By Emily Richardson, Lang ‘14
The spring semester began with President Henry David proposing a 25-student limitation on the workshops. His motive was to “beef up a few smaller classes,” even at the risk of losing the students they turn away. Then Dean Birenbaum sent out an inter-office memorandum on January 28 saying that a key problem was in bringing most classes up to 20-25 students per class. The issue of class limitations was again brought up in a memo from Julian Levi to Dean Birenbaum begging him to keep registration limited to 20, maximum 25, students per class on February 4. In the previous year, David expressed concerns of some failings with the courses, which sounded as if there were troubles with registration. These documents confirm that suspicion.
Then on May 13, the issue of faculty pay was given attention with a memo that stated Art Workshops faculty would be paid on a once-a-month basis effective the 1963 fall semester. As for the other main concerns, such as integration of the art department, records from the Dean’s office began to crop up showing administrative communication regarding curriculum. This enhanced communication between dean and faculty was due to the addition of an art director. For example, a letter from Dean Birenbaum to Julian Levi demanded Levi to confirm the curricula for summer 1964 term and fall-spring 1964-65 terms by December 31, 1963. Birenbaum also stated that course proposal forms would be distributed to the faculty within the week. These proposal forms were to be submitted directly to the Dean’s office, and not to Levi or Austill first. The proposal forms may have been a solution to getting faculty opinion without imposing outside-of-class-time meetings. In this November 5 letter, Dean Birenbaum informed Levi that he asked Associate Dean Austill to work with him and his staff in their planning effort, and of a presentation Levi was to deliver in writing to Associate Dean Austill in order to confer with him about a complete course schedule. Levi was urged by Birenbaum to utilize his staff and “embody [his] best thought.”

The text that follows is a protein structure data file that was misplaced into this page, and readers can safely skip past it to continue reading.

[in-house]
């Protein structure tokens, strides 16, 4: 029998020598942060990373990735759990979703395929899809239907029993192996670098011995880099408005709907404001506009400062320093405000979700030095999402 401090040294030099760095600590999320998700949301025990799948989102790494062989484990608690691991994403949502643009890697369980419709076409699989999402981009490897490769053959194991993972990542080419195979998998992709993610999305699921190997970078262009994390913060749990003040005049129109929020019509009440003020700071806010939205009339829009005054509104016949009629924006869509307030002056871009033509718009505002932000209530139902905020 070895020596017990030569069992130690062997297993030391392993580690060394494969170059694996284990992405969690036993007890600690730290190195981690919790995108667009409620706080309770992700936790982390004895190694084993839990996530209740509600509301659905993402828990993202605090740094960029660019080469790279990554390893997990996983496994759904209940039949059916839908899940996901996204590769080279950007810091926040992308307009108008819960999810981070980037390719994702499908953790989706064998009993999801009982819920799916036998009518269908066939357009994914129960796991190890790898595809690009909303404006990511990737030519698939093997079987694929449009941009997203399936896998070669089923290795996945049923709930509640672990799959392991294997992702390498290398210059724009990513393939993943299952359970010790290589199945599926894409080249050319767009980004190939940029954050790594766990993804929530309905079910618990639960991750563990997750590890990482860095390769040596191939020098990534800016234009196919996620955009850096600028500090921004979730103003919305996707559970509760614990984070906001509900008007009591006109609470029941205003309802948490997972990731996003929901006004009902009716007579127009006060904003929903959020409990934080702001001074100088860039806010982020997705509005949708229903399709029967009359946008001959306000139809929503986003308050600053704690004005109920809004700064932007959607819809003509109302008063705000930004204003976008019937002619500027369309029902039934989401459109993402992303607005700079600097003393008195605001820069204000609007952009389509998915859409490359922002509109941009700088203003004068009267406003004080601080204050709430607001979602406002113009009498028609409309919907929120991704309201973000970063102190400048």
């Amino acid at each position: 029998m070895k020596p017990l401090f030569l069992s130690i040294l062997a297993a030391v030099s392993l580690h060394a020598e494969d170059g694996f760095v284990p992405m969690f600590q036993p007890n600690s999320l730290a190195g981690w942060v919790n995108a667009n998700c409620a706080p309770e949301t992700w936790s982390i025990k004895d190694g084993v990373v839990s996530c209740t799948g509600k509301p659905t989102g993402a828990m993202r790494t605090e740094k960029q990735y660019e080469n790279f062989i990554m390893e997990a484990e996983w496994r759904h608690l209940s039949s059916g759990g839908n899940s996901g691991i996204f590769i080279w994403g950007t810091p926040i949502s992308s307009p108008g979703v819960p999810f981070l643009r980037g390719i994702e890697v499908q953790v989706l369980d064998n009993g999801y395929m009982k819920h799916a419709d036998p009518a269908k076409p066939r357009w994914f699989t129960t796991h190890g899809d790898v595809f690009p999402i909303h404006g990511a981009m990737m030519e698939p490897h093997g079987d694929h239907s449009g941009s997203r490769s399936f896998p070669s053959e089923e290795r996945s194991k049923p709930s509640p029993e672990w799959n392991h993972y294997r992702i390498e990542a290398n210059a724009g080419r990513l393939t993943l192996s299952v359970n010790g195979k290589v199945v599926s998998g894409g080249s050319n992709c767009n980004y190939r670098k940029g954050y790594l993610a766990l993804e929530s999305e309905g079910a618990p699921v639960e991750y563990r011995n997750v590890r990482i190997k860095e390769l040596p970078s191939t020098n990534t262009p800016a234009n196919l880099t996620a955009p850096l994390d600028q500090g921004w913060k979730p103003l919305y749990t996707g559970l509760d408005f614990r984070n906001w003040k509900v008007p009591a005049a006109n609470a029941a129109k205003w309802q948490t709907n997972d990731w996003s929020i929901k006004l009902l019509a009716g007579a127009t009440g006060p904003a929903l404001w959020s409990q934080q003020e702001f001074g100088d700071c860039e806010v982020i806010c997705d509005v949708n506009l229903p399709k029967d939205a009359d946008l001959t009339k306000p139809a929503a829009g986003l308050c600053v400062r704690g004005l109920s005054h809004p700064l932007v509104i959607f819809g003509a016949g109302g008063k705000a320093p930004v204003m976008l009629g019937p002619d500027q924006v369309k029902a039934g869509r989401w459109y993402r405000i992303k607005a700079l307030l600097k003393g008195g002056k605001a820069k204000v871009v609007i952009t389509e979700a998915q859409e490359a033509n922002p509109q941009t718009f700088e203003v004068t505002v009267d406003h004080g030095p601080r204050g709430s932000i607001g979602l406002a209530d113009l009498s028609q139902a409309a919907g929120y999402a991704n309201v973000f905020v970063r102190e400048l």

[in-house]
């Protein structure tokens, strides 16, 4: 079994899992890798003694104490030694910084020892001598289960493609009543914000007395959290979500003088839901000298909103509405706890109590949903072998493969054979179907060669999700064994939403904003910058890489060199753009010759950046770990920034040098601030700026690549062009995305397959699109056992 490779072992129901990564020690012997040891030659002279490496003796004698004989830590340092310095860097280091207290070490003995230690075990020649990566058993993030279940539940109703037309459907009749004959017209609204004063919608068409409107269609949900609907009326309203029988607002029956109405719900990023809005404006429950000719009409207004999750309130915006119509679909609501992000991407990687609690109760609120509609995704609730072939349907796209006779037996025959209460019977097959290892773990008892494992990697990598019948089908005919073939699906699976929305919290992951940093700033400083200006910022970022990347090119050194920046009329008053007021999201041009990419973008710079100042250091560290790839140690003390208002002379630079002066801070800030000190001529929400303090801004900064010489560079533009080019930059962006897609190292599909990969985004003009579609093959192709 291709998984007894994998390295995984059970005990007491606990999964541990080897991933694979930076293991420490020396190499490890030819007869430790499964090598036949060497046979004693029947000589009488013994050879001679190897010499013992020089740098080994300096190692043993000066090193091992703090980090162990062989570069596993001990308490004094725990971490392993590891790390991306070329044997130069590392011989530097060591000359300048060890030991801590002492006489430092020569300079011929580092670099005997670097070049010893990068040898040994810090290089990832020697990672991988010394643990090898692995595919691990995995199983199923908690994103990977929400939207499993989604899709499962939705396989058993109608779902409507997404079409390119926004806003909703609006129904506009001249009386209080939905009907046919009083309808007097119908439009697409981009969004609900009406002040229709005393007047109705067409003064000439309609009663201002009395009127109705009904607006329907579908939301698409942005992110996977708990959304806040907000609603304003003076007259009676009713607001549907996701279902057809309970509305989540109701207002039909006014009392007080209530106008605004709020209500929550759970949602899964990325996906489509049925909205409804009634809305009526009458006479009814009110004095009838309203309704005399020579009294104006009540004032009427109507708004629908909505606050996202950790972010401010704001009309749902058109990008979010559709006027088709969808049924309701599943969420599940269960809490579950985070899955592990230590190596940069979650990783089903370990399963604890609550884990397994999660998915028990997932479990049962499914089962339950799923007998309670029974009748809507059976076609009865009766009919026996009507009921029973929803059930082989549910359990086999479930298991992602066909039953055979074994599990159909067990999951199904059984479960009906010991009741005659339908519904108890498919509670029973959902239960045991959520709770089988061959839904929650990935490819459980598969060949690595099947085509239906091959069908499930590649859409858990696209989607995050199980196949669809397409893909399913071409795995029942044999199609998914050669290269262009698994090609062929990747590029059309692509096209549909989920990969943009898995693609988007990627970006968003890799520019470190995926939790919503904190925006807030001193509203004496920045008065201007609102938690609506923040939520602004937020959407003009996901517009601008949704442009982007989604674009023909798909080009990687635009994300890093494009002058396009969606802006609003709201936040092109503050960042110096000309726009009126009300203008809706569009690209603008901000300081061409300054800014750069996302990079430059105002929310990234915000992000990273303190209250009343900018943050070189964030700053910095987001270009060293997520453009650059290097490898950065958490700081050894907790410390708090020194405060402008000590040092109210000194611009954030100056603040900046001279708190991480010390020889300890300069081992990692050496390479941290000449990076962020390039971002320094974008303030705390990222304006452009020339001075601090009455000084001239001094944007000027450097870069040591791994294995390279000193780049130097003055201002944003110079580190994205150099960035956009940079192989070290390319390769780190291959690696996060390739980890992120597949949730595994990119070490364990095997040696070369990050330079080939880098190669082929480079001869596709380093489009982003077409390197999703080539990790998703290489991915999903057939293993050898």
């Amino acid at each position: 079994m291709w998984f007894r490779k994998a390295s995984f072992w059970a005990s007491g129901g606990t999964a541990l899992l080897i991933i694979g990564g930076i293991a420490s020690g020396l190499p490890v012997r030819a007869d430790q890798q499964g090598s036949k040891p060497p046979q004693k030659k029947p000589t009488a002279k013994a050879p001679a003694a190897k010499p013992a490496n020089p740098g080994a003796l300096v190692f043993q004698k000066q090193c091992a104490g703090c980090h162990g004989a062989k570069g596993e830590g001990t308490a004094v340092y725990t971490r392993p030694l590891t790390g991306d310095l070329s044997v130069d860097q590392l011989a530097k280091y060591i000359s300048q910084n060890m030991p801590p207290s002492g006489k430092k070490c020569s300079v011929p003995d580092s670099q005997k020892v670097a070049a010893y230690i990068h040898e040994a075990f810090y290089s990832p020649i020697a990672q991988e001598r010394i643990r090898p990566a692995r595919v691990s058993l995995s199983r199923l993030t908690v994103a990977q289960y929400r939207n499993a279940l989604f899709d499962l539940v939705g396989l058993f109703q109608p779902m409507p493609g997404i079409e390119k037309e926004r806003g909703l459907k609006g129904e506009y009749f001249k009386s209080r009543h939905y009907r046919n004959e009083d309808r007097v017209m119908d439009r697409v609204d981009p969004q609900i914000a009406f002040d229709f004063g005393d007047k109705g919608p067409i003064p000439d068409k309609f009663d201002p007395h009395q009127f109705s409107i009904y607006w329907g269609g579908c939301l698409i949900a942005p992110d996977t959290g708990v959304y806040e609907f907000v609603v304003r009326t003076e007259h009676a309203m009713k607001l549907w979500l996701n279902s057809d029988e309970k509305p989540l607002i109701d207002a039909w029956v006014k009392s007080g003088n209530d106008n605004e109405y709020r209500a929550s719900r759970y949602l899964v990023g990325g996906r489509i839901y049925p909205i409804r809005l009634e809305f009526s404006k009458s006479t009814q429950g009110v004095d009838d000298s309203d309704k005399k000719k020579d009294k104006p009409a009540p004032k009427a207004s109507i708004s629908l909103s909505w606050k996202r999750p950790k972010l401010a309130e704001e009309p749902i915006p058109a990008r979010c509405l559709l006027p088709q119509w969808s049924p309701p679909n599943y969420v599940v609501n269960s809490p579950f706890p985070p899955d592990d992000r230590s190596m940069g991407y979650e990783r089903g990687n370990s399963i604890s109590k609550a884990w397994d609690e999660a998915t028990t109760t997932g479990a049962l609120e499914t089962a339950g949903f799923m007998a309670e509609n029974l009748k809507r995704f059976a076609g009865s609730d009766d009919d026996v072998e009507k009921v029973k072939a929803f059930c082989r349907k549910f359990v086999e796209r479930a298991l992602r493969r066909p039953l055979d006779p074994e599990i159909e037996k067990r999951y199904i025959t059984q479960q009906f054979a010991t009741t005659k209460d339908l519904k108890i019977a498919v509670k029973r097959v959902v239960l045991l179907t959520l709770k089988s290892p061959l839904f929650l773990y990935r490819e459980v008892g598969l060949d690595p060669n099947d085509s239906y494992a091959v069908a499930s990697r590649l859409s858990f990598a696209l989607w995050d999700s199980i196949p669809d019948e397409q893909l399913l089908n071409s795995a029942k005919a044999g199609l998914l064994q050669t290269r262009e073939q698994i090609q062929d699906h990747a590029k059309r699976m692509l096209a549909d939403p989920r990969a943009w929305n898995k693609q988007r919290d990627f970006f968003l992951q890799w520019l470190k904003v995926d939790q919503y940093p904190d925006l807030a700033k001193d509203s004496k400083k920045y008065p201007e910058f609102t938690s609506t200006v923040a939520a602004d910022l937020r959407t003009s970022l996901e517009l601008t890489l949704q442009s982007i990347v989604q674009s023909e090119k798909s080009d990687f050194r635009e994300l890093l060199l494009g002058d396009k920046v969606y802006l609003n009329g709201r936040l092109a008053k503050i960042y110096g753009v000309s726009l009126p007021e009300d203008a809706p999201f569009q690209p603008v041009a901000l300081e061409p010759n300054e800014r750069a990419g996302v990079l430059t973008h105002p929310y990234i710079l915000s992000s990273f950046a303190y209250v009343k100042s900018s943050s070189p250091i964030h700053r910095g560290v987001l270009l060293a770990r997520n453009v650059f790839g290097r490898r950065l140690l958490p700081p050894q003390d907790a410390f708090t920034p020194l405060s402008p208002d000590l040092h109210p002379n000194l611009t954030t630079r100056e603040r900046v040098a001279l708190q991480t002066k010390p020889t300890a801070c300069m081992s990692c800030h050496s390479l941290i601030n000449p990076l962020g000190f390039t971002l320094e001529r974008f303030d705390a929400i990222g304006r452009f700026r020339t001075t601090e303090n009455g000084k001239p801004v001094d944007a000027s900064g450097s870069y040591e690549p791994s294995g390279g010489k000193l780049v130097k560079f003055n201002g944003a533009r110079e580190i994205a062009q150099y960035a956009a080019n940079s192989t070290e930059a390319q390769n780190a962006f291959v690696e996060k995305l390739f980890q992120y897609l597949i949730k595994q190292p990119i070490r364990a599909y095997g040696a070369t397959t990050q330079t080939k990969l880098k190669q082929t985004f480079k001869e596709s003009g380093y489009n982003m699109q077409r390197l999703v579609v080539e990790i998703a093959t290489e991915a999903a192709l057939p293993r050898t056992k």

The presentation was supposed to include:
1) “courses and teachers you recommend conclusively; course titles, descriptions, and hour schedules recommended; biographic material where necessary for the faculty involved”
2) “courses and teachers about whom there may be reservations, but which you wish to consider and to discuss.”
3) “courses and teachers you conclusively reject”
“program gaps or voids which require further development”
This presentation was to be all about cuts, and full of thoughts of moving forward. With a new department comes departmental changes, and as many additions and improvements are made by those changes, there are also setbacks and bureaucratic challenges.
Another memo in 1963 dated October 29 and directed at the entire Art Workshops faculty confirmed Levi’s appointment as full director on a continuing basis. It took a year of working and convincing, and perhaps catching the bug for it, but Julian Levi finally conceded in becoming Director of the Art Workshops at the New School. This memo also stated that they teaching schedules for the summer 1964 term and fall-spring 1964-65 semesters needed to be confirmed by December 20. Finally Levi called for an important staff meeting in November. These memos demonstrate a strengthening of the administrative efforts in the Art Workshops. [B. 1, F. Art Workshops, NSPE Executive Dean’s files, NSA.]